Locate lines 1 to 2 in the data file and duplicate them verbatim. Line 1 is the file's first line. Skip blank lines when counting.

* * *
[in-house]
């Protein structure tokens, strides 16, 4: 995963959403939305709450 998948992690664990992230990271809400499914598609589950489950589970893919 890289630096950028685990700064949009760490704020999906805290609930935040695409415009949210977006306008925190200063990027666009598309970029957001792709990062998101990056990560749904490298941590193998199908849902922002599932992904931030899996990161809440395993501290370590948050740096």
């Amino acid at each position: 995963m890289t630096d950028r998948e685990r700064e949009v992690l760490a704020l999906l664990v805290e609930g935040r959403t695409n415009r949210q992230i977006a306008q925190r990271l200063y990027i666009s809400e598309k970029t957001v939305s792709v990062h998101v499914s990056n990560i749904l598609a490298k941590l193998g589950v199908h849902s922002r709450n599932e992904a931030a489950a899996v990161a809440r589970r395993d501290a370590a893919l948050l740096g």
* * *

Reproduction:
[in-house]
């Protein structure tokens, strides 16, 4: 995963959403939305709450 998948992690664990992230990271809400499914598609589950489950589970893919 890289630096950028685990700064949009760490704020999906805290609930935040695409415009949210977006306008925190200063990027666009598309970029957001792709990062998101990056990560749904490298941590193998199908849902922002599932992904931030899996990161809440395993501290370590948050740096």